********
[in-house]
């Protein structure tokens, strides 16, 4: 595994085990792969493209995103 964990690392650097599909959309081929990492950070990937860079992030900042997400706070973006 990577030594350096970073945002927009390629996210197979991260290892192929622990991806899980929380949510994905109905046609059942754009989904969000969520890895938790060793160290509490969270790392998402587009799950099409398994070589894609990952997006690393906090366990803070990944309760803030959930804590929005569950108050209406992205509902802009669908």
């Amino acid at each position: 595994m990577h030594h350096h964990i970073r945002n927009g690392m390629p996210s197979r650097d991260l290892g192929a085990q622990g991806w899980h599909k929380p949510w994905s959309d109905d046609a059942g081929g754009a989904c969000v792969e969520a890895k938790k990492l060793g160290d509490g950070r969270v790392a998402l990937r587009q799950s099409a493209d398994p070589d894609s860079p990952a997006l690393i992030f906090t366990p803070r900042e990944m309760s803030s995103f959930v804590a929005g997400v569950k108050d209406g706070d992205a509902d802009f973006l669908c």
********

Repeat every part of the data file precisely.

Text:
[in-house]
């Protein structure tokens, strides 16, 4: 595994085990792969493209995103 964990690392650097599909959309081929990492950070990937860079992030900042997400706070973006 990577030594350096970073945002927009390629996210197979991260290892192929622990991806899980929380949510994905109905046609059942754009989904969000969520890895938790060793160290509490969270790392998402587009799950099409398994070589894609990952997006690393906090366990803070990944309760803030959930804590929005569950108050209406992205509902802009669908």
């Amino acid at each position: 595994m990577h030594h350096h964990i970073r945002n927009g690392m390629p996210s197979r650097d991260l290892g192929a085990q622990g991806w899980h599909k929380p949510w994905s959309d109905d046609a059942g081929g754009a989904c969000v792969e969520a890895k938790k990492l060793g160290d509490g950070r969270v790392a998402l990937r587009q799950s099409a493209d398994p070589d894609s860079p990952a997006l690393i992030f906090t366990p803070r900042e990944m309760s803030s995103f959930v804590a929005g997400v569950k108050d209406g706070d992205a509902d802009f973006l669908c």